Stress Management

April 13th, 2010 by Noelle

What is stress?

Stress is a feeling that’s created when we react to particular events. It’s the body’s way of rising to a challenge and preparing to meet a tough situation with focus, strength, stamina, and heightened alertness.

The events that provoke stress are called stressors, and they cover a whole range of situations – everything from outright physical danger to making a class presentation or taking a semester’s worth of your toughest subject.

Signs of Stress Overload

  • People who are experiencing stress overload may notice some of the following signs:
  • anxiety or panic attacks
  • a feeling of being constantly pressured, hassled, and hurried
  • irritability and moodiness
  • physical symptoms, such as stomach problems, headaches, or even chest pain
  • allergic reactions, such as eczema or asthma
  • problems sleeping
  • drinking too much, smoking, overeating, or doing drugs
  • sadness or depression

Everyone experiences stress a little differently. Some people become angry and act out their stress or take it out on others. Some people internalize it and develop eating disorders or substance abuse problems. And some people who have a chronic illness may find that the symptoms of their illness flare up under an overload of stress.

Keep Stress Under Control

What can you do to deal with stress overload or, better yet, to avoid it in the first place? The most helpful method of dealing with stress is learning how to manage the stress that comes along with any new challenge, good or bad. Stress-management skills work best when they’re used regularly, not just when the pressure’s on. Knowing how to “de-stress” and doing it when things are relatively calm can help you get through challenging circumstances that may arise. Here are some things that can help keep stress under control.

  • Take a stand against overscheduling. If you’re feeling stretched, consider cutting out an activity or two, opting for just the ones that are most important to you.
  • Be realistic. Don’t try to be perfect – no one is. And expecting others to be perfect can add to your stress level, too (not to mention put a lot of pressure on them!). If you need help on something, like schoolwork, ask for it.
  • Get a good night’s sleep. Getting enough sleep helps keep your body and mind in top shape, making you better equipped to deal with any negative stressors.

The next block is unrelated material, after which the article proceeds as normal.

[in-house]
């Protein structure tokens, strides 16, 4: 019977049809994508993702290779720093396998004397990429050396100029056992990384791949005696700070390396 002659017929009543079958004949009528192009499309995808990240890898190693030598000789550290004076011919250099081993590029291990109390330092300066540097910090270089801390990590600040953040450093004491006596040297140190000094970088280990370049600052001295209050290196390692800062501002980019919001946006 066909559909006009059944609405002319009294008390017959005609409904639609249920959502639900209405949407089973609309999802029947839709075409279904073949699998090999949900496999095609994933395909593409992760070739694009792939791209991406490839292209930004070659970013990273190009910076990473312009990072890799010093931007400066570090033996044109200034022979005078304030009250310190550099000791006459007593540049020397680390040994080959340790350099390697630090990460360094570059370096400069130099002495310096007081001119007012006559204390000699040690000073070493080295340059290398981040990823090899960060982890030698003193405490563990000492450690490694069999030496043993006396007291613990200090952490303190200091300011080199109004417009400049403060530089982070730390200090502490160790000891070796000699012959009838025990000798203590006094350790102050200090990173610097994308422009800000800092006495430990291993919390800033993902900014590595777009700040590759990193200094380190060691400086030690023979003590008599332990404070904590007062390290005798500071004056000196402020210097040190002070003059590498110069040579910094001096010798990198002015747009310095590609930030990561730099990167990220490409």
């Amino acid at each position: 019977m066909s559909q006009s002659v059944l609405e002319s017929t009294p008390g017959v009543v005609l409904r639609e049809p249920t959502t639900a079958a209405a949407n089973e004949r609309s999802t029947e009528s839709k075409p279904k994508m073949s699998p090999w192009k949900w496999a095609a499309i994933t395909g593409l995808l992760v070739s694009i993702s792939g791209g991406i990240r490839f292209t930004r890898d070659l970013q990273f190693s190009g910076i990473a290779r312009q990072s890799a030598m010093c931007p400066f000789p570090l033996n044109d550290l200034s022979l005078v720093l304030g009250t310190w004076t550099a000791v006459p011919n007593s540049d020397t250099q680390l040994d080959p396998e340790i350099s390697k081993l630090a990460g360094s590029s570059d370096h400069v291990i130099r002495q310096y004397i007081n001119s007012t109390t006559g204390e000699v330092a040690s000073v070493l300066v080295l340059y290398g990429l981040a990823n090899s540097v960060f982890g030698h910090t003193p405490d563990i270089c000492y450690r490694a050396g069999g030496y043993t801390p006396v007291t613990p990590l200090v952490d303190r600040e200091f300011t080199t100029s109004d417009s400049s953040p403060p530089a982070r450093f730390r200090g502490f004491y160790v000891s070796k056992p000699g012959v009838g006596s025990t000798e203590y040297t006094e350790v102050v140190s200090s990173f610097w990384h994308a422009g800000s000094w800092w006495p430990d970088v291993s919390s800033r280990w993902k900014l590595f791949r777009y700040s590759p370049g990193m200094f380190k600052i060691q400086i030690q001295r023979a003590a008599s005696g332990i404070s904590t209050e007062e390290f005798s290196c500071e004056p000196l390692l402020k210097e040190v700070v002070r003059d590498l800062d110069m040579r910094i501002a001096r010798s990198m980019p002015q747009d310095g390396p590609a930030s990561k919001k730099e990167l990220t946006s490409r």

• Learn to relax. The body’s natural antidote to stress is called the relaxation response. It’s your body’s opposite of stress, and it creates a sense of well-being and calm. The chemical benefits of the relaxation response can be activated simply by relaxing. You can help trigger the relaxation response by learning simple breathing exercises and then using them when you’re caught up in stressful situations.stress
  • Treat your body well. Experts agree that getting regular exercise helps people manage stress. (Excessive or compulsive exercise can contribute to stress, though, so as in all things, use moderation.) And eat well to help your body get the right fuel to function at its best. It’s easy when you’re stressed out to eat on the run or eat junk food or fast food. But under stressful conditions, the body needs its vitamins and minerals more than ever. Some people may turn to substance abuse as a way to ease tension. Although alcohol or drugs may seem to lift the stress temporarily, relying on them to cope with stress actually promotes more stress because it wears down the body’s ability to bounce back.
  • Watch what you’re thinking. Your outlook, attitude, and thoughts influence the way you see things. Is your cup half full or half empty? A healthy dose of optimism can help you make the best of stressful circumstances. Even if you’re out of practice, or tend to be a bit of a pessimist, everyone can learn to think more optimistically and reap the benefits.
  • Solve the little problems. Learning to solve everyday problems can give you a sense of control. But avoiding them can leave you feeling like you have little control and that just adds to stress. Develop skills to calmly look at a problem, figure out options, and take some action toward a solution. Feeling capable of solving little problems builds the inner confidence to move on to life’s bigger ones – and it and can serve you well in times of stress.

Help & Where to Find It!

The Wellness Center can offer you the following to help relieve your stress:

Time Management Skills

Money Management Skills

Relaxation

Exercise Programs

Healthy Eating Tips

A person to listen

Resources
University of Alberta Health Centre

Time Management

March 29th, 2010 by Noelle

Are you stressed out? Feel like you can’t get everything done that you need to in one day? Overwhelmed? Not Sleeping?

The Wellness Center can help you sort out your day and create a plan that works for you! But, in the mean time, you can practice the SPARKLE Method.

Sleep Well

Your bed is for sleeping, reading and intimacy.

When your head hits the pillow, it’s time to sleep, not think

Plan Every Day

Create a to-do list every morning